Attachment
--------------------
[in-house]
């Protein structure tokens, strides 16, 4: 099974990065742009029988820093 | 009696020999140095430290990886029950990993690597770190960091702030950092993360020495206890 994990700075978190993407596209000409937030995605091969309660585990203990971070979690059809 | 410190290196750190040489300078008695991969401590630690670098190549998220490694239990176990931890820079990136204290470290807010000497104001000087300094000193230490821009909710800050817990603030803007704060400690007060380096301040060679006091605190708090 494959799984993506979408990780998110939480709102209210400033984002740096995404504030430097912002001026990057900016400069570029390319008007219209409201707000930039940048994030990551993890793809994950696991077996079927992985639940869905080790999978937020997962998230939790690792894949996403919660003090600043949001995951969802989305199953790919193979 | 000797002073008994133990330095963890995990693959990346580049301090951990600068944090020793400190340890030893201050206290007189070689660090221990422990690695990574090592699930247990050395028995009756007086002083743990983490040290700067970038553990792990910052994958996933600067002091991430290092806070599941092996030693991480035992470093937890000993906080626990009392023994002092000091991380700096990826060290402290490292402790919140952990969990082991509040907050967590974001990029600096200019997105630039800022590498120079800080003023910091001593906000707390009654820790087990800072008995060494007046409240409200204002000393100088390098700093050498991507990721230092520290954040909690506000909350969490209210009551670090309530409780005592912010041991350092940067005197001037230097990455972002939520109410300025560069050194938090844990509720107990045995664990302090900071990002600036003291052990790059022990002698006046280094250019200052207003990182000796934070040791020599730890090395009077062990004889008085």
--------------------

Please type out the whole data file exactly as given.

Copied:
[in-house]
């Protein structure tokens, strides 16, 4: 099974990065742009029988820093 | 009696020999140095430290990886029950990993690597770190960091702030950092993360020495206890 994990700075978190993407596209000409937030995605091969309660585990203990971070979690059809 | 410190290196750190040489300078008695991969401590630690670098190549998220490694239990176990931890820079990136204290470290807010000497104001000087300094000193230490821009909710800050817990603030803007704060400690007060380096301040060679006091605190708090 494959799984993506979408990780998110939480709102209210400033984002740096995404504030430097912002001026990057900016400069570029390319008007219209409201707000930039940048994030990551993890793809994950696991077996079927992985639940869905080790999978937020997962998230939790690792894949996403919660003090600043949001995951969802989305199953790919193979 | 000797002073008994133990330095963890995990693959990346580049301090951990600068944090020793400190340890030893201050206290007189070689660090221990422990690695990574090592699930247990050395028995009756007086002083743990983490040290700067970038553990792990910052994958996933600067002091991430290092806070599941092996030693991480035992470093937890000993906080626990009392023994002092000091991380700096990826060290402290490292402790919140952990969990082991509040907050967590974001990029600096200019997105630039800022590498120079800080003023910091001593906000707390009654820790087990800072008995060494007046409240409200204002000393100088390098700093050498991507990721230092520290954040909690506000909350969490209210009551670090309530409780005592912010041991350092940067005197001037230097990455972002939520109410300025560069050194938090844990509720107990045995664990302090900071990002600036003291052990790059022990002698006046280094250019200052207003990182000796934070040791020599730890090395009077062990004889008085």